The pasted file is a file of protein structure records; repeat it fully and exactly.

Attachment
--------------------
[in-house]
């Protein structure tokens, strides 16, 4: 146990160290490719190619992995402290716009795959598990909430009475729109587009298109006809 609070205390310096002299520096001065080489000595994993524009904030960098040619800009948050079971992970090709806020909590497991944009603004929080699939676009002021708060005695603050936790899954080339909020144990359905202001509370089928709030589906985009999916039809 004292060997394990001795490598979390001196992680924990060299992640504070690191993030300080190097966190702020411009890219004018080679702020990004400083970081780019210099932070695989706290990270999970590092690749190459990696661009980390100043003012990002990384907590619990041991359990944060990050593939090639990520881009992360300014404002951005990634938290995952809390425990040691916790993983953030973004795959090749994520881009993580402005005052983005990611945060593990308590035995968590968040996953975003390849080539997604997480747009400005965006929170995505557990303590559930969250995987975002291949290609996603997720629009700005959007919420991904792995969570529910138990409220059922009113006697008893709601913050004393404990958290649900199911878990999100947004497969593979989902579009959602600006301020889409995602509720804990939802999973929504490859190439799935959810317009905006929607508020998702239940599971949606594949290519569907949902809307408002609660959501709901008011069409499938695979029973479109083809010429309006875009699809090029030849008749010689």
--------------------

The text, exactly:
[in-house]
């Protein structure tokens, strides 16, 4: 146990160290490719190619992995402290716009795959598990909430009475729109587009298109006809 609070205390310096002299520096001065080489000595994993524009904030960098040619800009948050079971992970090709806020909590497991944009603004929080699939676009002021708060005695603050936790899954080339909020144990359905202001509370089928709030589906985009999916039809 004292060997394990001795490598979390001196992680924990060299992640504070690191993030300080190097966190702020411009890219004018080679702020990004400083970081780019210099932070695989706290990270999970590092690749190459990696661009980390100043003012990002990384907590619990041991359990944060990050593939090639990520881009992360300014404002951005990634938290995952809390425990040691916790993983953030973004795959090749994520881009993580402005005052983005990611945060593990308590035995968590968040996953975003390849080539997604997480747009400005965006929170995505557990303590559930969250995987975002291949290609996603997720629009700005959007919420991904792995969570529910138990409220059922009113006697008893709601913050004393404990958290649900199911878990999100947004497969593979989902579009959602600006301020889409995602509720804990939802999973929504490859190439799935959810317009905006929607508020998702239940599971949606594949290519569907949902809307408002609660959501709901008011069409499938695979029973479109083809010429309006875009699809090029030849008749010689």